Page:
April is almost gone, just twelve days to go. Usually, grief latches on as the calendar page turns from March to April. Depression soon fills all the creases and crevices from my inside out, leaving little room to breathe. The pain of knowing what April stole from me was unbearable, no matter how healed I thought I was. The pain was still there, taunting me from a far off place.
This year, my therapist and I started using EMDR (Eye Movement Desensitization and Reprocessing ) therapy. EMDR is used to help people who have been through a traumatic event reprogram their thoughts, beliefs, and reactions to the trauma. This process helps remove the block a person created in order to cope with the traumatic event. Once the block is removed, healing can begin.
I had heard about EMDR, and saw it used when I was at Onsite last year. It was just by chance that my therapist asked me if I would be open to trying it. I wasn’t sure it would work, but I decided to give it a try–I had nothing to lose.
The first session was just days before April 1st. It was perfect timing to test the results. If April could sneak past me, without depression following it, I knew it was working. The first part of the session was used to create a safe space, and a feeling that I could pull up if I needed to. Then I was to think about the two most upsetting memories or beliefs about my gram’s death. That was easy, because, even after so many years, the guilt still haunted me. My first belief was that I killed my gram. A nurse at the ER even cast the blame on me. After my gram’s surgery, I had not filled her prescription; mostly as an order by my gram who just wanted to get home. The following day, I forgot to fill them after work, and then she was on her way to the hospital in the back of an ambulance. I was told it was irresponsible to not get the prescriptions filled, and it was my fault that my gram had a heart attack. My next regret was that I did not follow the ambulance to Dartmouth when she was transferred. I wanted to, but my gram insisted that I go home to my children; who were eleven months, three and five years old. I felt guilty that I listened to her. I felt guilty that she arrived at the hospital alone. I felt guilty that I wasted minutes I could have spent with her.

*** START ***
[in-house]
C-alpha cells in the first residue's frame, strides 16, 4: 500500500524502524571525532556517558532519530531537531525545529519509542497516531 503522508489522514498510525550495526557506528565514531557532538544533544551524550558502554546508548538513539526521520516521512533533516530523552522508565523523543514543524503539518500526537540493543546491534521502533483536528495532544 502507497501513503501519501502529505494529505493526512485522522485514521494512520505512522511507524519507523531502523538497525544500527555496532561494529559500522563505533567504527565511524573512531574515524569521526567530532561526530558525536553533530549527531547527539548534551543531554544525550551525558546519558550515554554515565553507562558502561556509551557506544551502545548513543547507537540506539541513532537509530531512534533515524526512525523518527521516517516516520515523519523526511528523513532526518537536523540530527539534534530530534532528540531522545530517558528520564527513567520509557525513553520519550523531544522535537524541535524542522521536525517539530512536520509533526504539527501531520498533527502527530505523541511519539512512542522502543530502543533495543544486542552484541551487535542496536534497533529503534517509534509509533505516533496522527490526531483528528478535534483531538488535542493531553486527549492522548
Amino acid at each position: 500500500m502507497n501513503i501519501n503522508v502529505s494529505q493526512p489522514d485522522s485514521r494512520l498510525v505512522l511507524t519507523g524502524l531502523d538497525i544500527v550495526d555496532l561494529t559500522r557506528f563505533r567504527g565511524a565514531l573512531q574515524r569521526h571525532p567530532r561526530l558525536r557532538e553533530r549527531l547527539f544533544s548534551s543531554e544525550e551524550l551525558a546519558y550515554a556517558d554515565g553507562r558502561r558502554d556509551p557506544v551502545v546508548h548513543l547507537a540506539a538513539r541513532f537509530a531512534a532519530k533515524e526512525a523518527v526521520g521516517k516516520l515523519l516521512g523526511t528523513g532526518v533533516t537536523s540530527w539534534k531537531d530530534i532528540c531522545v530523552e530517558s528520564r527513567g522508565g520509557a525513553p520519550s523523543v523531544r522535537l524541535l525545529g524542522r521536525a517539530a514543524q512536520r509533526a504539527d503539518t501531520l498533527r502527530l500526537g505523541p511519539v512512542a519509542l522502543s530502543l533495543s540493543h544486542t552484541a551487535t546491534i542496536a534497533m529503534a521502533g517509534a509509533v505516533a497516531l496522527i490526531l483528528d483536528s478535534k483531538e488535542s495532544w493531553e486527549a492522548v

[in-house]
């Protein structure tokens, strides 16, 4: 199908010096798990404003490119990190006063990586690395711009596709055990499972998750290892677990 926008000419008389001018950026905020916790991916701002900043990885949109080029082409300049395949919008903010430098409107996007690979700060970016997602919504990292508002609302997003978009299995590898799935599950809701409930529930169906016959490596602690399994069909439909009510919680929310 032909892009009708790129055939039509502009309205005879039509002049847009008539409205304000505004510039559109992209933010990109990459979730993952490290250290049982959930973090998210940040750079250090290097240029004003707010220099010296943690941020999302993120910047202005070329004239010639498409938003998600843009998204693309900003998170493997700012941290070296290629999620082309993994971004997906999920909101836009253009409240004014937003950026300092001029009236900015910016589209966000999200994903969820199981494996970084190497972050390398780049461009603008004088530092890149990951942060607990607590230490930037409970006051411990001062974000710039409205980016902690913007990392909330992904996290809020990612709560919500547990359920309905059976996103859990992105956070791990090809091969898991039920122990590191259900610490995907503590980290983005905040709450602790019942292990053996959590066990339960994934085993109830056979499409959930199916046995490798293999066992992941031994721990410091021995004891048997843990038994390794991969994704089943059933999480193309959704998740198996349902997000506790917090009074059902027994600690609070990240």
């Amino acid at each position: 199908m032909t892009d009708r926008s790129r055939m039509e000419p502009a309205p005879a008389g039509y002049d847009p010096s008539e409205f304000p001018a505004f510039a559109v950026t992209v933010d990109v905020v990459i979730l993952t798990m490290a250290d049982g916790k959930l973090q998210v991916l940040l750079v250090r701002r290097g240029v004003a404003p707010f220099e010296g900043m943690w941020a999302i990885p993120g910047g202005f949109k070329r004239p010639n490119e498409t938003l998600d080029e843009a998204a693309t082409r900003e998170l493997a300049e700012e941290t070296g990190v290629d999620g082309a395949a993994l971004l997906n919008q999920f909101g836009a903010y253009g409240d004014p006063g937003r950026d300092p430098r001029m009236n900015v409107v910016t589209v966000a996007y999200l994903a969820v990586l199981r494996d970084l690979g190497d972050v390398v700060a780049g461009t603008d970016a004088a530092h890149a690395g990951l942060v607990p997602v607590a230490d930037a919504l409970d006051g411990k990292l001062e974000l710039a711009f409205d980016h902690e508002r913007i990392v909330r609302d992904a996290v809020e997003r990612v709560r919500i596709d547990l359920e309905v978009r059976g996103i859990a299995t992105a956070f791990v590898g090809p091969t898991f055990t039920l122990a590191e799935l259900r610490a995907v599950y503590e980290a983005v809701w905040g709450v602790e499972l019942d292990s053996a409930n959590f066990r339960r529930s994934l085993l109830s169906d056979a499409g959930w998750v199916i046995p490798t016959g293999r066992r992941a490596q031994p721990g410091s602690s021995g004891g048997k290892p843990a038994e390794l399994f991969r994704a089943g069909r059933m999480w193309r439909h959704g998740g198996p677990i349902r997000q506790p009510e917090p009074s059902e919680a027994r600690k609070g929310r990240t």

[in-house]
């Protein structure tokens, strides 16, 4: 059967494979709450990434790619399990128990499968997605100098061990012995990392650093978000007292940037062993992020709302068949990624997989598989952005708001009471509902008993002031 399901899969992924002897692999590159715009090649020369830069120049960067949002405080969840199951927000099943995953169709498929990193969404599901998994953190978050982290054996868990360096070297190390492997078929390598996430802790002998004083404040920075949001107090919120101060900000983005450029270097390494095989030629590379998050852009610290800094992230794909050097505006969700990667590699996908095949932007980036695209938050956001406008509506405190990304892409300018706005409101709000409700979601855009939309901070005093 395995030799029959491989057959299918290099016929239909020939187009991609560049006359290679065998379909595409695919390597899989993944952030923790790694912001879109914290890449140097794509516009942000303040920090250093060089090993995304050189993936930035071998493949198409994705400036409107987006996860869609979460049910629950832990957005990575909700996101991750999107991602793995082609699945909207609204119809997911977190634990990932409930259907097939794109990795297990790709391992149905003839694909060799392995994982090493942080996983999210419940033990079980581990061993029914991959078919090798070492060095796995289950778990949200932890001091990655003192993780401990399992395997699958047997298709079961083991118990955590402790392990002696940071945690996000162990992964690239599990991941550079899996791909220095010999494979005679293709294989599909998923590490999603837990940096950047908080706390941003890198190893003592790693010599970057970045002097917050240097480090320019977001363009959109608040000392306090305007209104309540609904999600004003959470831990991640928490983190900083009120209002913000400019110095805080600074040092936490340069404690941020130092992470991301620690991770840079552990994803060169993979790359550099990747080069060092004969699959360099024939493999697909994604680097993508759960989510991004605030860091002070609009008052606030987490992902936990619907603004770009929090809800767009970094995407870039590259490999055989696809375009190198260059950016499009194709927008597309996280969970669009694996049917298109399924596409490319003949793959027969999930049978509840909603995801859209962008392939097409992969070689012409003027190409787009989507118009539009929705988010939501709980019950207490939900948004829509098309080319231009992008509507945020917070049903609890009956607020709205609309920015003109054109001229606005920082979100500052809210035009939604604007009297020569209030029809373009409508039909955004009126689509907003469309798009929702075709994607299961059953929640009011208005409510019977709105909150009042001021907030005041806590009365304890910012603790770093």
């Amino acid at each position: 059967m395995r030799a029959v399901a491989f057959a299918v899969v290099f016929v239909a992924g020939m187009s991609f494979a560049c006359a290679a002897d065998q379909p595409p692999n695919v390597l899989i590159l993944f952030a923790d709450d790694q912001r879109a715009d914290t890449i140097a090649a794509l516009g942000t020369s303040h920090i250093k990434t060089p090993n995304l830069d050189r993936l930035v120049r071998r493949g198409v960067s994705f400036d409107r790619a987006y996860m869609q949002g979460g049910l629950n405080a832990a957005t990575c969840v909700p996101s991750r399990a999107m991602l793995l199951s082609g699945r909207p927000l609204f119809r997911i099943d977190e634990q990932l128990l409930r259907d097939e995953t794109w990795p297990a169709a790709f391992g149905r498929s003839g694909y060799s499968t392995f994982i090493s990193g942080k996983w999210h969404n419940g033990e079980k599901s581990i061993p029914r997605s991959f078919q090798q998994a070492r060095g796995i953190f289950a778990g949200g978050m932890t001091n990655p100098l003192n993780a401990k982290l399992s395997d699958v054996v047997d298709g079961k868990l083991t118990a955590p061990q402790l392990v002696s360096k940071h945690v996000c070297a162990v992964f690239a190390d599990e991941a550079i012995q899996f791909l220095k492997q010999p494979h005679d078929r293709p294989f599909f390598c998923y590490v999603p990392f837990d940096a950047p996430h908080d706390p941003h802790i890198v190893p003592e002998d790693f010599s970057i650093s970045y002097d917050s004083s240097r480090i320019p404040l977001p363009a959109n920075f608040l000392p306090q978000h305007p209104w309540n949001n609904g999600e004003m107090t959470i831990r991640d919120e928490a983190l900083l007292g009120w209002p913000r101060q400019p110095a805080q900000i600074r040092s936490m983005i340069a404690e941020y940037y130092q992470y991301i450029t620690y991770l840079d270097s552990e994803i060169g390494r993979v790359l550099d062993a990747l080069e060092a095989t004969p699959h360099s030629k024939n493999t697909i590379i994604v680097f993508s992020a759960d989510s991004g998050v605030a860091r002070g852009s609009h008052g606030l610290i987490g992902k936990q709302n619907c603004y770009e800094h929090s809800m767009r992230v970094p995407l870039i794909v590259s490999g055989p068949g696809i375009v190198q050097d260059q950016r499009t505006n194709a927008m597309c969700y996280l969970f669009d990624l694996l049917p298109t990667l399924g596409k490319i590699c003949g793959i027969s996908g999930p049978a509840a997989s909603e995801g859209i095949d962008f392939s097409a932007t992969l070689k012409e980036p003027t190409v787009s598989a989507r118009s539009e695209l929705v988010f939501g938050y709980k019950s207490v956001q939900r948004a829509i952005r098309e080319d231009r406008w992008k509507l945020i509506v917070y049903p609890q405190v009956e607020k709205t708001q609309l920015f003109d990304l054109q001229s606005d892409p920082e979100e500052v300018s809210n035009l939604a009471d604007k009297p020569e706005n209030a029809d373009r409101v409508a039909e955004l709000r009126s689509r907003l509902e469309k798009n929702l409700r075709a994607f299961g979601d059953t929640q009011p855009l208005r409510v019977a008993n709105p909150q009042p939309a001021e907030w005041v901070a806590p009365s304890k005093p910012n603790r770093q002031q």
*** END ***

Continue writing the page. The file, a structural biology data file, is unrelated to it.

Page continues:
As I explained these thoughts to my therapist, I told her, “Logically, I know I didn’t kill her.” But logic doesn’t always come into play when there is trauma. The doctor at her bedside after she died told me it was not my fault. And, if I had not listened to her, and followed the ambulance, she would have been angry at me. I know these things, but the guilt was overpowering.
During the session I went through that day step, by step, and pulled up memories and feelings that have been swirling inside of me for the last ten years. I cried. I smiled. I felt sensations throughout my body. I was exhausted. It felt like years of pain and memories were lifted out of me, shook around, and re-positioned. I seemed to have responded to EMDR quickly, and effectively.
The following days came and floated by. The dread that usually arrives with April was not there. I was able to think back to those last few moments with my gram without the overwhelming pain, without the longing, without the deep sadness. A few tears fell, quietly, and quickly on the ten year anniversary. But, they stopped as soon as they started. I felt comfort and even smiled at some of the thoughts that came.
She was ready, and she knew I never would be. She picked how and where she wanted to die. She was in charge, and went peacefully. There was nothing more that I could ask for. She deserved to die with dignity. After ten years, I let her go. I let her go, and accepted that she will never leave me. Her love and guidance are with me everyday. And, for the first time, I actually believe this.
Since her death happened on Good Friday, Easter has also haunted me. This year, as we approach Good Friday tomorrow, I am free. I am free, and so is she.